To keep their food truck and their personal life running smoothly, partners Caroline Perini and Miley Holmes let a lot slide … easy


TAKE IT EASY | Perini, left, and Holmes turn the mini-burger into a gourmet experience — including a portobello slider, inset — in seven minutes flat. (Arnold Wayne Jones/Dallas Voice)

JOSE RALAT-MALDONADO  | Contributing Writer

Food-Issue-Logo-02Six food trucks are gathered in the Sigel’s Greenville Avenue location one Wednesday night, and the Easy Slider Truck is the only one with a steady line. The consistent business and breezy service is as welcoming as the adjacent truck seems abandoned. One customer knocks on the rig’s exterior counter and utters a tentative, “Hello?” The question goes unanswered for several minutes. Eventually, all the trucks are turning tickets, but none are as busy as Dallas’ first and only gourmet slider truck, owned and operated by partners Miley Holmes and Caroline Perini.

The couple, along with friend Darius Holley, is taking orders, making passing cracks, asking about on-hand ingredients.

“Eighty-six the Nutty Pig,” Holmes calls out. They have exhausted their peanut butter supply.

The dwindling stock is in stark contrast the stress levels in the Easy Slider’s culinary heart. The trio works in a Lilliputian space with a facility as stunning as the French Revolution — three ounces of Angus beef topped with prosciutto, Gruyere, grilled red onions and a slather of Dijon mustard. They were meant to do this.

From the moment they met six years ago, Perini and Holmes knew they wanted to run a food truck. At the time, the two were working at the House of Blues in the West End: Perini as logistics manager, Holmes as a music hall supervisor. Instead of touring vans and Marshall stacks, Holmes and Perini traded in what they call “the ultimate street food.” Few people, if any — we haven’t met one naysayer yet—are prone to disagree. One bite of the Sweet & Lowdown (beef, bacon, goat cheese and a smear of strawberry jam) and you’re hooked.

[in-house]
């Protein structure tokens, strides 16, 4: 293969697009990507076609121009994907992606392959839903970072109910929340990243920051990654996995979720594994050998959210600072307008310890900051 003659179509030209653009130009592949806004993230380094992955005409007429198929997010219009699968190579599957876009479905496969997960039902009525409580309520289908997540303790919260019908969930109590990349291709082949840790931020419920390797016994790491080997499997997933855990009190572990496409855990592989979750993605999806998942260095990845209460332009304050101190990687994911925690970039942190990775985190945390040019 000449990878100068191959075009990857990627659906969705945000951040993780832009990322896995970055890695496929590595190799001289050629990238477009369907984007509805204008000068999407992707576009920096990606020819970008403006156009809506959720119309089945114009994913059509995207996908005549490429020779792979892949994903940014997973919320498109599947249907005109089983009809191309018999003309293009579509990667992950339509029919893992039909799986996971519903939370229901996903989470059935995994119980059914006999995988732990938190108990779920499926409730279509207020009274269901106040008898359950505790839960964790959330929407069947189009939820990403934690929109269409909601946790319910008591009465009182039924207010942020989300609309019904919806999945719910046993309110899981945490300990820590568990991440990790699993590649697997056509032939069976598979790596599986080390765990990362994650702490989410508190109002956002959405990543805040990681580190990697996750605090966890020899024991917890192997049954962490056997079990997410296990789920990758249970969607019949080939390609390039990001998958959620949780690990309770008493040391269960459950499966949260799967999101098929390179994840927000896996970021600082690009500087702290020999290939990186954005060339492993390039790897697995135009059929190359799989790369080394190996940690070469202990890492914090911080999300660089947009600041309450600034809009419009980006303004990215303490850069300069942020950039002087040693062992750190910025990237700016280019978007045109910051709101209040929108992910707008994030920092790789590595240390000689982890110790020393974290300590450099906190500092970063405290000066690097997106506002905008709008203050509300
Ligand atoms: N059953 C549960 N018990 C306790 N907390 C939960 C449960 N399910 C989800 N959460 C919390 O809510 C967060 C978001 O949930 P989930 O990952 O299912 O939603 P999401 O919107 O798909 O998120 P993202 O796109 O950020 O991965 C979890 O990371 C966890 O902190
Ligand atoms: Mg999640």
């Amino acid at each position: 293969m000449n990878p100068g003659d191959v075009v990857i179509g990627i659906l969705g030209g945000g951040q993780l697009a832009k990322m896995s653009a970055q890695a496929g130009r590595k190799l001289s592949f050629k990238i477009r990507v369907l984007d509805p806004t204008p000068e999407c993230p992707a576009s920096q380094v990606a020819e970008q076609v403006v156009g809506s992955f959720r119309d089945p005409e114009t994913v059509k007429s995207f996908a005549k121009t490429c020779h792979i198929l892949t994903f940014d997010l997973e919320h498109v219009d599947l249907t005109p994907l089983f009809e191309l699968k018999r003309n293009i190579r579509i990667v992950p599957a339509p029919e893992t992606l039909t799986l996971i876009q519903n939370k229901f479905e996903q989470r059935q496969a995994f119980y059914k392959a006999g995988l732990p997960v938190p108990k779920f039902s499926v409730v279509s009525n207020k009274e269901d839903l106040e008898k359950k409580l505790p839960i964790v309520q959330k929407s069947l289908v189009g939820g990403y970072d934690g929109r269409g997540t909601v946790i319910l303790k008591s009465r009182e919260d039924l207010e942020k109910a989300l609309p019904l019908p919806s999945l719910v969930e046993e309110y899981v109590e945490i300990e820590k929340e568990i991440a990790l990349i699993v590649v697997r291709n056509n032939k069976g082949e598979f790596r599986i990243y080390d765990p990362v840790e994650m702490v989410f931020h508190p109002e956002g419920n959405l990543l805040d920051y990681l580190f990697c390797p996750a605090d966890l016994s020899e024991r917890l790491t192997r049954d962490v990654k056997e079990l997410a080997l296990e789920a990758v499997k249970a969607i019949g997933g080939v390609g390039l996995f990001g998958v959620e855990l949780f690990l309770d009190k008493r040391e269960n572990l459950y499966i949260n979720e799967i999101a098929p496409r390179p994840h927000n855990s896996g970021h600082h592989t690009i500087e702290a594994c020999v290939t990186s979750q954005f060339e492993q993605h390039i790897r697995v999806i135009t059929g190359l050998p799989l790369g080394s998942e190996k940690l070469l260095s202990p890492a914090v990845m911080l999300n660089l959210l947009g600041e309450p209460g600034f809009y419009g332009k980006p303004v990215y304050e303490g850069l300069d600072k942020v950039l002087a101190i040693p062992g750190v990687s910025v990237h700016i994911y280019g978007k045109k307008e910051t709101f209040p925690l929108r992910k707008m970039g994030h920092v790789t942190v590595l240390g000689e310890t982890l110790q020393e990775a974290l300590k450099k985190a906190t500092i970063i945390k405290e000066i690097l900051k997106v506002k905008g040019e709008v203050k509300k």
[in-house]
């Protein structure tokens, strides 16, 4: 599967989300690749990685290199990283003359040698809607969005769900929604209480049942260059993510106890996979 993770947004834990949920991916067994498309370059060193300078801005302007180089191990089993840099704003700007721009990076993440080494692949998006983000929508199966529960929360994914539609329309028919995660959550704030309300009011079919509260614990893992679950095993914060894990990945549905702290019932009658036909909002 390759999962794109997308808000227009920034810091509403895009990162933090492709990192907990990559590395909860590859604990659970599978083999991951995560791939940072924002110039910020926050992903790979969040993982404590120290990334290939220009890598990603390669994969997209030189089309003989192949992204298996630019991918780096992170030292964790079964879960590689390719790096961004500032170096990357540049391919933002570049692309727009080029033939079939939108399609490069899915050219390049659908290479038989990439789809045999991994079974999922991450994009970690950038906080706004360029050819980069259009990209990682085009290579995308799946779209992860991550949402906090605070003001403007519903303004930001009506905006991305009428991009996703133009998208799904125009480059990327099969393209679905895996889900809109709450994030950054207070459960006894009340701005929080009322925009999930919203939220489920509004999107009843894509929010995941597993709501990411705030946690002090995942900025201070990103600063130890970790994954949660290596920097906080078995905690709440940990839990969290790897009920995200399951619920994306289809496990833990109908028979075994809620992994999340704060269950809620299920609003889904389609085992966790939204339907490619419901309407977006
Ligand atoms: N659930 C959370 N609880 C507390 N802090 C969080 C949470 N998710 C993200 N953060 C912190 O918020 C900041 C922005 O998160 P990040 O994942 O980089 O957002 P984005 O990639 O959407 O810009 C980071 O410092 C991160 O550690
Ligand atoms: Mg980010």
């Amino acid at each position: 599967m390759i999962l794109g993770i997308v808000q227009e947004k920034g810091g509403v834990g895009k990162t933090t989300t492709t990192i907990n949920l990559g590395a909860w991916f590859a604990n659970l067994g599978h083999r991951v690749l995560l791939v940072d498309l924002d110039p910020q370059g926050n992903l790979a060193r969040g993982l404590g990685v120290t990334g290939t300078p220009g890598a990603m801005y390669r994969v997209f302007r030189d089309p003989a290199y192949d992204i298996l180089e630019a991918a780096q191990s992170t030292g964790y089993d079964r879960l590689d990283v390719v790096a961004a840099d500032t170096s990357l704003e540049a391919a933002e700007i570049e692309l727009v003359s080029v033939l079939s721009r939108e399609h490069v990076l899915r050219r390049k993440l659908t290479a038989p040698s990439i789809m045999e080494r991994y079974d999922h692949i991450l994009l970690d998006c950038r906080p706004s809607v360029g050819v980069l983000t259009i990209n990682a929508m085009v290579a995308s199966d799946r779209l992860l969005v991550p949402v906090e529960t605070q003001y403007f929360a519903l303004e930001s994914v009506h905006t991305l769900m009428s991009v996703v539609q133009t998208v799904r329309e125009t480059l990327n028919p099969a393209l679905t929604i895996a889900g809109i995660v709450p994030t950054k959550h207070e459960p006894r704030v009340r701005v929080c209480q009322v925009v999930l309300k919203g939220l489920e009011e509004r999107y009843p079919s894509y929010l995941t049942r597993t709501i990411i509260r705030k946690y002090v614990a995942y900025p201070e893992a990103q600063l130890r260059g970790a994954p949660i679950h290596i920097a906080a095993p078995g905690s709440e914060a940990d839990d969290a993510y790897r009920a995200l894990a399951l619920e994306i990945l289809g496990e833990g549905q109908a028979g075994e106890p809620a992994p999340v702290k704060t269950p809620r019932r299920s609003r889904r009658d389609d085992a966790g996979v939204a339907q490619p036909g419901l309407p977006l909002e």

“During our soft opening at Double Wide, our very first customer returned three times for our sliders. I was _IMG_4038shocked,” recounts Holmes. “That’s when I knew something good was happening.”

Negotiate the competing demands of a romantic relationship paired with a business partnership that’s going gangbusters took some adjusting. “At first it was difficult to switch off,” Holmes explains. “We used to talk sliders constantly. Now, when we’re off, we’re off.”

“You just make it work,” adds Perini.

Whatever they’re doing is working professionally and personally, but Holmes and Perini are taking it in stride, never identifying as pioneers. “We hope to keep our heads down, keep providing creative, high-quality food, and have a good time doing it,” they agree.

“Our priorities are creating quality food and great experiences, and it is very exciting to see people respond to that in a positive manner,” says Holmes. “We certainly aren’t the first women, gay women or couple to build a successful business. It has become obvious that our fans identify with us as people, which is super cool. If we can inspire one person out there to pursue the wacky dream job that they were born to do, it’s worth it!”

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This article appeared in the Dallas Voice print edition August 3, 2012.